Category: VR and 360 Video

Creating Live Action Drama in 360

IMG_2063The Echo Chamber – Notes 08

When we first embarked on the live action 360 drama journey, some we spoke to suggested that we were crazy to consider it. It seems that filming drama in 360 is known to be notoriously difficult, with the formal constraints of having to use cameras that can only really capture the action in mid-shot, and the renegade behavior of viewers who might just look the ‘wrong way’. In approaching the production we also wanted to explore what it would be like to create a live action drama on a tight budget, delivered to Google cardboard, therefore maximizing access to the film. We were stacking up a range of challenges to overcome, or at least in a research and development context to tackle and learn from.

We believe that a lot of innovation happens at the edges of things, where creative opportunity meets constraint, and in this case we were limited by the vision that we’d be able to capture, as well as the constraints of the sound design. We’d originally hoped to use binaural sound to push and pull audience attention, but our chosen platform meant a stereo mix at best, so we were also limited to some extent with what we could do with sound.

Directing the actors brought another series of challenges which we’ll cover in another post, but clearly with a camera rig shooting in 360 degrees, the physical space of the set has to be cleared of any crew, and the director who would ordinarily be present on the other side of the cameras also has to be absent. This led to a very different way of working across the production, and was characterised by a certain calmness and trust between crew and actors which was separately commented upon by many of those involved. This relationship was very much down to the professionalism of the actors and the director, and relied on very clear communication and a preparedness to try and re-try different approaches.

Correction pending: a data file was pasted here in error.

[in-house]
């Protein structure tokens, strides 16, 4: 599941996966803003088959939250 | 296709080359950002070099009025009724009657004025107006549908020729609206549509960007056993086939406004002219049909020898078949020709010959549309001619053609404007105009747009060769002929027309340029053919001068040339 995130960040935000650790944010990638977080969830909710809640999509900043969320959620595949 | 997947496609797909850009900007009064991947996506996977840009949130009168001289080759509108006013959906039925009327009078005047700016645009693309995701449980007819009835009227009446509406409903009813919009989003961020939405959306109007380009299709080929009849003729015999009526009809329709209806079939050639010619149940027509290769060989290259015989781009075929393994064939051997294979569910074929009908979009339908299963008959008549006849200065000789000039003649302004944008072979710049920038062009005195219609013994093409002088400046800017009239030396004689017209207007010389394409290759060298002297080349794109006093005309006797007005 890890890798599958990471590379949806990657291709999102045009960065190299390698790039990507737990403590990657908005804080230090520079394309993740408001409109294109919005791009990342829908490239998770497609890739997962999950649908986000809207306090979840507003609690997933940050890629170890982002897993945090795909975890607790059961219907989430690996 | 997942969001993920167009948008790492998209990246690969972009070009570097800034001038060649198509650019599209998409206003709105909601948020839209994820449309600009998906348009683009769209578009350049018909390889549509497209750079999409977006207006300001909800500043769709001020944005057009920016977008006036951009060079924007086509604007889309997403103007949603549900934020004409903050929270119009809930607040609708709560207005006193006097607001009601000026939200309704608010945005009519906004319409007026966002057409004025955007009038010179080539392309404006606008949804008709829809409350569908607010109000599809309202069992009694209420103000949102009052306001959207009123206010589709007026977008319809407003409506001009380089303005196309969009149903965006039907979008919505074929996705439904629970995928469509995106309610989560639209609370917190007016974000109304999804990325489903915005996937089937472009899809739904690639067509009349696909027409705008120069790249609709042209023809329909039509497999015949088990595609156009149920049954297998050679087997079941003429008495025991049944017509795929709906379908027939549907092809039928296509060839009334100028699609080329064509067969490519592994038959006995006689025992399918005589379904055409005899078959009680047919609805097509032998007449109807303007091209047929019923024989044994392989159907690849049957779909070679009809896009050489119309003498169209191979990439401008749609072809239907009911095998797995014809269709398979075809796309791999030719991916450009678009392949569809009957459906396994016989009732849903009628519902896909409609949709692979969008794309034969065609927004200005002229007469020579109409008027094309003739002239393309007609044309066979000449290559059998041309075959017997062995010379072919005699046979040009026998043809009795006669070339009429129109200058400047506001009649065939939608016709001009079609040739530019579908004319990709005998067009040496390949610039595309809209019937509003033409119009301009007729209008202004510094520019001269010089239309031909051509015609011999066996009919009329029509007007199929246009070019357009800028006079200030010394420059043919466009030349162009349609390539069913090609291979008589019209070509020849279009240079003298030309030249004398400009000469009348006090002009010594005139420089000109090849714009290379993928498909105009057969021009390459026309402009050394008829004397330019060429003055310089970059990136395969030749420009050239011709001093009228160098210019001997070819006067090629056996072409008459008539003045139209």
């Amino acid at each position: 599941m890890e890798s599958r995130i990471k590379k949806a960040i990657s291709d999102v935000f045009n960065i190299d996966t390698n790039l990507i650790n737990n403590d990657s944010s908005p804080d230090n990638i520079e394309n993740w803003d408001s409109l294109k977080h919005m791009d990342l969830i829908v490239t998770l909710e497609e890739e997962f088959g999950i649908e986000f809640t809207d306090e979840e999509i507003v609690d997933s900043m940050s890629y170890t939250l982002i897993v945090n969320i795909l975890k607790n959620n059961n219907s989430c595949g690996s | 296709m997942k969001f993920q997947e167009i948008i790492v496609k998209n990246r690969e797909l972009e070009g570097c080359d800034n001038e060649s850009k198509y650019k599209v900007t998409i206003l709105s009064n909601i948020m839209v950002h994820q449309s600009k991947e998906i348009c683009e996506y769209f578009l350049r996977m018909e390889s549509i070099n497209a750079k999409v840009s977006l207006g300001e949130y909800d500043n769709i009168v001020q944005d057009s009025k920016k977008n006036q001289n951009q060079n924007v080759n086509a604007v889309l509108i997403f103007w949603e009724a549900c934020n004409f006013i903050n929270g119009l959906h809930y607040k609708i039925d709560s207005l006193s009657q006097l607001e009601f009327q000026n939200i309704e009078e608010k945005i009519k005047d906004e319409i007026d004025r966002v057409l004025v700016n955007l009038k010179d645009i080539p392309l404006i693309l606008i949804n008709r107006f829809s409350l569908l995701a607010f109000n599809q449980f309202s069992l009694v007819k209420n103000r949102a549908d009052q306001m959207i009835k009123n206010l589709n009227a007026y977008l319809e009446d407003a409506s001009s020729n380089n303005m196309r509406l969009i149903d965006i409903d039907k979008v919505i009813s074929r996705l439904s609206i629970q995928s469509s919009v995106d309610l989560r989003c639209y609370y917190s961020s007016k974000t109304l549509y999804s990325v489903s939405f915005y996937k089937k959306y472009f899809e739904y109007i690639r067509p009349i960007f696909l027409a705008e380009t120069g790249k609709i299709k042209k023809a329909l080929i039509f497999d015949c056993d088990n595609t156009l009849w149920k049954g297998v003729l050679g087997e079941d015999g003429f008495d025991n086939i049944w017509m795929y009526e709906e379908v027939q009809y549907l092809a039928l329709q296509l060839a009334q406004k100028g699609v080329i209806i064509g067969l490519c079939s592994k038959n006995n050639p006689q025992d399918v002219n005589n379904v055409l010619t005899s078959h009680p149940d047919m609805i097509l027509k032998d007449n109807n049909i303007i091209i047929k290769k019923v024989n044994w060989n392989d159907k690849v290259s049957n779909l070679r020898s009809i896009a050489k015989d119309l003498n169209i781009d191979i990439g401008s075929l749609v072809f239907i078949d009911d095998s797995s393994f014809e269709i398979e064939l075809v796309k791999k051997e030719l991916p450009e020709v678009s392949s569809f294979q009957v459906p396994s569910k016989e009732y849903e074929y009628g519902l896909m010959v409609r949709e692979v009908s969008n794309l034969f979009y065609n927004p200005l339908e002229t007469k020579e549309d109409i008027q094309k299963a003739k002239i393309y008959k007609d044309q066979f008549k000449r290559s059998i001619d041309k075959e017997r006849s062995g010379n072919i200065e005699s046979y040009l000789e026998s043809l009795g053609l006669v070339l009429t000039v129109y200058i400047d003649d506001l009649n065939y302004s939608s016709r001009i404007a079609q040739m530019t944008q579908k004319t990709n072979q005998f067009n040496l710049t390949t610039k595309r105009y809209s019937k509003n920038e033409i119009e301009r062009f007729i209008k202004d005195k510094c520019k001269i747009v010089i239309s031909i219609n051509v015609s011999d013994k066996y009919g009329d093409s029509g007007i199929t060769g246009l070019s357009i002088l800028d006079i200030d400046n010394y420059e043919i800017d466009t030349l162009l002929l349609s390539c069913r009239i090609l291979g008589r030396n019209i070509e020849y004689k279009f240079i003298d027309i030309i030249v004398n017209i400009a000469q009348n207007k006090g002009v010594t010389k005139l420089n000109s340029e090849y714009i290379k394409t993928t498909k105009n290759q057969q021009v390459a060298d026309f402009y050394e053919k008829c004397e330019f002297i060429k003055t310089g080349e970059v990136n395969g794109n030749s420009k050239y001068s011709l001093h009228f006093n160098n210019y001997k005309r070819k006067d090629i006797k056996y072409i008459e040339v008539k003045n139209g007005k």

With no live view of what we were shooting we had to work against the script and the constraints of the technology and the sets to ensure that we were getting what we needed for the edit, as well as shots which wouldn’t be so distorted that we would need weeks of post-production to fix them. We found that the handy little Ricoh Theta S camera could be placed into the scene to provide a live view via their app, of the shots that we were likely to get. The Theta also proved useful as we tried out various camera rigs and set ups for the in-car shots – yes, we have shot 360 inside a car, which is also according to current thinking a bit bonkers.

All these uncertainties combined with absence of a huge fix budget to throw at problems, could have resulted in much stress, and although there have been moments, in general the process of producing a live action drama in 360 has been highly creative and innovative. The proof of course will be in the final film, but with the picture lock now with the sound designer, and the online edit booked we are on track to offer a film experience we hope you’ll find thoughtful and moving.